Although exercise training and DM result in cardiac remodeling [34], the effect of moderate-intensity ET on expression of MEF2C, HDAC4, and CaMKII has not been entirely understood in DM. Therefore, our study was aimed to indicate whether a moderate-intensity ET can change the gene expression of MEF2C, HDAC4, and CaMKII in the cardiac tissue of diabetic rats.

2. Materials and Methods

2.1. Animal Models and Ethical Statement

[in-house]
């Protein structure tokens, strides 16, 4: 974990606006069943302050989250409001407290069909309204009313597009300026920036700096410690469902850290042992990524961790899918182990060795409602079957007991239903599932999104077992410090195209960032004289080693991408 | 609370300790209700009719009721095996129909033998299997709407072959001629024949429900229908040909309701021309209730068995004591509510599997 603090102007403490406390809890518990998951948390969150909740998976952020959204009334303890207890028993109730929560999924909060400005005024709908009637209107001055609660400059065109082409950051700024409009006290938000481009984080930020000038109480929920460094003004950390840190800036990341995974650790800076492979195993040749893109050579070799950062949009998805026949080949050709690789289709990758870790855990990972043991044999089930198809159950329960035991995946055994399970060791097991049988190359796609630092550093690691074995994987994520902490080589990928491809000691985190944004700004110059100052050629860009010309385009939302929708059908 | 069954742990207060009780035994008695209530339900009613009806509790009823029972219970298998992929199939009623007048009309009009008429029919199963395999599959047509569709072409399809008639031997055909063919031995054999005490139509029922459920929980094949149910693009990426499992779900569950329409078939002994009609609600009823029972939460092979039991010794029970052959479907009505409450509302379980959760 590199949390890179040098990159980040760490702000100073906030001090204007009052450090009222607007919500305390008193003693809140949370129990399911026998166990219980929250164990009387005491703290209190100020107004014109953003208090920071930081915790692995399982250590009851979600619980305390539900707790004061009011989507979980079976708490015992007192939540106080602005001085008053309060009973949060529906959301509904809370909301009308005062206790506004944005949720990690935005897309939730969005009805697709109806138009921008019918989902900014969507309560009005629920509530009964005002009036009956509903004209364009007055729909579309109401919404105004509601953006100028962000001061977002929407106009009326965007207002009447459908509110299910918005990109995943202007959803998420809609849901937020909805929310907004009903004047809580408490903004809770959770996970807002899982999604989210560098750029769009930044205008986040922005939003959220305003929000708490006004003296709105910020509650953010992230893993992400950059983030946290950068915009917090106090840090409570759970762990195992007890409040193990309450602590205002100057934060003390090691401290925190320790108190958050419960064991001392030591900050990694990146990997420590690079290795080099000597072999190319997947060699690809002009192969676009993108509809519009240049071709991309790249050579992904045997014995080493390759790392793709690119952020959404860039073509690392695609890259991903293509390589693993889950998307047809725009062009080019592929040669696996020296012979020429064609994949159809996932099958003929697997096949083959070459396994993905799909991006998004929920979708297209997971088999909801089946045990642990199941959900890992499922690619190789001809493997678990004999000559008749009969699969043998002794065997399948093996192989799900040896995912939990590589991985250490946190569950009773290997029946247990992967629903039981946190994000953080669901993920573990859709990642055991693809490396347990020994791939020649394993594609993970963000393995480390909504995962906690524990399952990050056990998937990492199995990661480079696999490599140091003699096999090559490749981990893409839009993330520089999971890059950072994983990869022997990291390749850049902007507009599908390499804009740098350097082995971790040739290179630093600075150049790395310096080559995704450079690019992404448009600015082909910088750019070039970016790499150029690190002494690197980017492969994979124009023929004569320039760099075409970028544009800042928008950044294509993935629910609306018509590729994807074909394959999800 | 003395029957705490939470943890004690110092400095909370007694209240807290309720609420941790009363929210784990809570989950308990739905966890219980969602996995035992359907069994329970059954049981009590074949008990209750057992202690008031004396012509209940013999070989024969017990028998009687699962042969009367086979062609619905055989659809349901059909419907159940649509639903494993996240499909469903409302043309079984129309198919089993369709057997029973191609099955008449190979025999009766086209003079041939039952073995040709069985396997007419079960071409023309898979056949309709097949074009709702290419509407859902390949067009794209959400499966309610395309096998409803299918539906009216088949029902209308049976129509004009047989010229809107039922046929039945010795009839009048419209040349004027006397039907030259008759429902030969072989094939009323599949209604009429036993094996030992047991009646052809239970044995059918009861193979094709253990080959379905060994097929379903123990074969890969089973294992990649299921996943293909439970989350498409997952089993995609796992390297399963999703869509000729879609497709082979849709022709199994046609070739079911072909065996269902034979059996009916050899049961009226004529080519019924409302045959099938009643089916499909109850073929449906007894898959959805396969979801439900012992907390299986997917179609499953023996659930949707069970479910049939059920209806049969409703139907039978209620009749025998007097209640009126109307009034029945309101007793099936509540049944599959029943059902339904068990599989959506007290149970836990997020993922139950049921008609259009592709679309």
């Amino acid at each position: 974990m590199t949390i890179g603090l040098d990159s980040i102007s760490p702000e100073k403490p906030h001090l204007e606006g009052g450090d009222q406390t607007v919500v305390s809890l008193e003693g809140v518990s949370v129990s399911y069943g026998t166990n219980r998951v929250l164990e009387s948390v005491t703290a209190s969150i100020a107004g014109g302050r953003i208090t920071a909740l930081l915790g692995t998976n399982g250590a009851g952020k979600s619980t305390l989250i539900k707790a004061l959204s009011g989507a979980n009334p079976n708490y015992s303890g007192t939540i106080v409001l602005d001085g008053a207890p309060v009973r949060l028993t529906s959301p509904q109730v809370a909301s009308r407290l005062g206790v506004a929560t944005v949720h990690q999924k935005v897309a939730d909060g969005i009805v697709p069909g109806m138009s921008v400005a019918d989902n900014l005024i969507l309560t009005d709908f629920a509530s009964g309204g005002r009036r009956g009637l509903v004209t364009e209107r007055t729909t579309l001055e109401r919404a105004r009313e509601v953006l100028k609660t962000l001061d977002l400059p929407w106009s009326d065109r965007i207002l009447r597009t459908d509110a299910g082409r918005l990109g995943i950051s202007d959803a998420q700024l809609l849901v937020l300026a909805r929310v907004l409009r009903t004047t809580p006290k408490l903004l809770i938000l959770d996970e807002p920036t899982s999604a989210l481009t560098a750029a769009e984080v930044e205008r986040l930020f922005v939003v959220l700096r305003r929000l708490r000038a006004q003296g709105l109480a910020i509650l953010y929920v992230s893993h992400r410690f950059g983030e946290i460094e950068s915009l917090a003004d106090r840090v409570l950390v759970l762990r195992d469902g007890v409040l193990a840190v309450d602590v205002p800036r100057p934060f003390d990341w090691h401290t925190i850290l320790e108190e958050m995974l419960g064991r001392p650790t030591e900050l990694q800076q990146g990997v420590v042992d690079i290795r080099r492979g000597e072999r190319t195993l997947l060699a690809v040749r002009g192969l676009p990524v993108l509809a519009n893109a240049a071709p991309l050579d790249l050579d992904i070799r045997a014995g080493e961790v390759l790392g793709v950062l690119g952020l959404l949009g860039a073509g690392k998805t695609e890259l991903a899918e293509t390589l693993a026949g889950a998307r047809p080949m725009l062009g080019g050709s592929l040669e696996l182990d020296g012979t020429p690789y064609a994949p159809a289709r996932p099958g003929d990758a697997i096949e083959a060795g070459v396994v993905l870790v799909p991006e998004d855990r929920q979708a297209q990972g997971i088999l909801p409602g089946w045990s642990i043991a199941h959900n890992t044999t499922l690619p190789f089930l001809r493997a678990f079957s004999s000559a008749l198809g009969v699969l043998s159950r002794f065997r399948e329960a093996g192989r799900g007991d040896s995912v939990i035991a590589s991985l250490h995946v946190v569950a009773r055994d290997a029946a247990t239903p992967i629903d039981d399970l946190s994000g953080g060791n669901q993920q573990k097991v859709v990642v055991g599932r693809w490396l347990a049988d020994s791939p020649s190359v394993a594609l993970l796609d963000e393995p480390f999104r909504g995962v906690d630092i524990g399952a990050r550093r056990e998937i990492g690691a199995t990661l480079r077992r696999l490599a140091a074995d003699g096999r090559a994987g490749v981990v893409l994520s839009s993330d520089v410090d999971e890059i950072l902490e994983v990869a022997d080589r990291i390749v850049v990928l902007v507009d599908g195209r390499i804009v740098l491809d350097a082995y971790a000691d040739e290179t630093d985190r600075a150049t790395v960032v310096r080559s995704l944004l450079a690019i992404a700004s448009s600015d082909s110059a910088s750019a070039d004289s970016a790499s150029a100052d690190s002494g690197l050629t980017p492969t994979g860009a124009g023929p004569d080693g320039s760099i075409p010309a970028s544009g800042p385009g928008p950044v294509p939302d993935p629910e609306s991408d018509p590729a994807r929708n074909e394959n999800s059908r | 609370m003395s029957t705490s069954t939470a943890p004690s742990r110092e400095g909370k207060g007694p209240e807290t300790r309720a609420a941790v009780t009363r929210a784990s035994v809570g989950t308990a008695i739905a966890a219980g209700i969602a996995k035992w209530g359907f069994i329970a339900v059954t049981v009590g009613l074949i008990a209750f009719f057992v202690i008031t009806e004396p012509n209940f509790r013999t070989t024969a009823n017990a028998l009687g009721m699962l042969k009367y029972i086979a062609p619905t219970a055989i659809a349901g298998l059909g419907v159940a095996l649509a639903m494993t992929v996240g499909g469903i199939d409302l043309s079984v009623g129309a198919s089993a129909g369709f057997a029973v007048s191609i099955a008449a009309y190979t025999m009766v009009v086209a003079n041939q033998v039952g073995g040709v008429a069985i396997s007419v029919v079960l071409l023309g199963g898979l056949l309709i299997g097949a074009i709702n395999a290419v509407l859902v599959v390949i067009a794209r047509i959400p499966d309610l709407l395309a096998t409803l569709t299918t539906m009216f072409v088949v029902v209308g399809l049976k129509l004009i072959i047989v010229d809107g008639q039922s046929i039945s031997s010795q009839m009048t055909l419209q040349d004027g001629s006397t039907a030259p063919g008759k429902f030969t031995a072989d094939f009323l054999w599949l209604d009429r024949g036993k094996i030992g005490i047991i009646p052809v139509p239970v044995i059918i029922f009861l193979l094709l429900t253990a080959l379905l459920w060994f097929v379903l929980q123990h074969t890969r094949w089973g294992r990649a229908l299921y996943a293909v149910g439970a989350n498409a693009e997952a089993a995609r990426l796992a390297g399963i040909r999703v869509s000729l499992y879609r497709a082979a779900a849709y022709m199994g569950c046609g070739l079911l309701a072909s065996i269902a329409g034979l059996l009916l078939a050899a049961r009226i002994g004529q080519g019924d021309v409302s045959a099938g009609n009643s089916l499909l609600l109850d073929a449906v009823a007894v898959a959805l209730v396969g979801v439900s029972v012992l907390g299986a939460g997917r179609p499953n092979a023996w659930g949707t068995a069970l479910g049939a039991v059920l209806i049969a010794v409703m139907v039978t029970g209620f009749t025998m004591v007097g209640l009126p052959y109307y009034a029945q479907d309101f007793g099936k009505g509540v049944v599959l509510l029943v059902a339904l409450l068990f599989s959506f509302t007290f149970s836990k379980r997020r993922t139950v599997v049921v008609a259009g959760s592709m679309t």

The present study was in accordance with the guidelines for the care and use of laboratory animals approved by the Ethics Committee on the use of animal of Ardabil University of Medical Sciences (IR.ARUMS.REC.1398.251). In this experimental study, 30 male Wistar rats (249 ± 8.3 g) were obtained from the Iran Pasteur Institute (Tehran, Iran). Animals were kept under controlled in Plexiglas cages with a stable temperature of 23 ± 5 °C and humidity of 35 ± 5% on a cycle of 12-h light/dark. All animals had free access to standard food and water throughout the study with no difference in accessibility. Rats were randomly divided into three groups: Diabetic training (DT), sedentary diabetic (SD), and sedentary healthy (SH). Familiarization to treadmill was conducted for two weeks at the speed of ten meters per mins for 10–15 min, five days a week in all groups. At the end of familiarization and following an overnight fast, diabetes was induced to DT and SD groups by single intraperitoneal injection of Streptozotocin (STZ) at a dosage of 50 mg/kg (Sigma, St. Louis MO, USA). STZ was prepared in a fresh citrate buffer (0.5 M with pH 4.5), as described previously [37]. The same volume of citrate solution was injected into the SH group to simulate the stress of injection. Serum glucose level was measured 72 h after STZ injection using a portable glucometer (Roche Diagnostics K.K., Tokyo, Japan). Serum glucose higher than 250 mg/dL was considered as the benchmark to identify the diabetic rats [38], which was met by all rats in DT and SD groups. To eliminate the effects of food consumption, all blood samples were taken after 12-h of fasting. While the DT group rats conducted six-week ET, the SD and SH groups did not participate in exercise training program during the experiment period.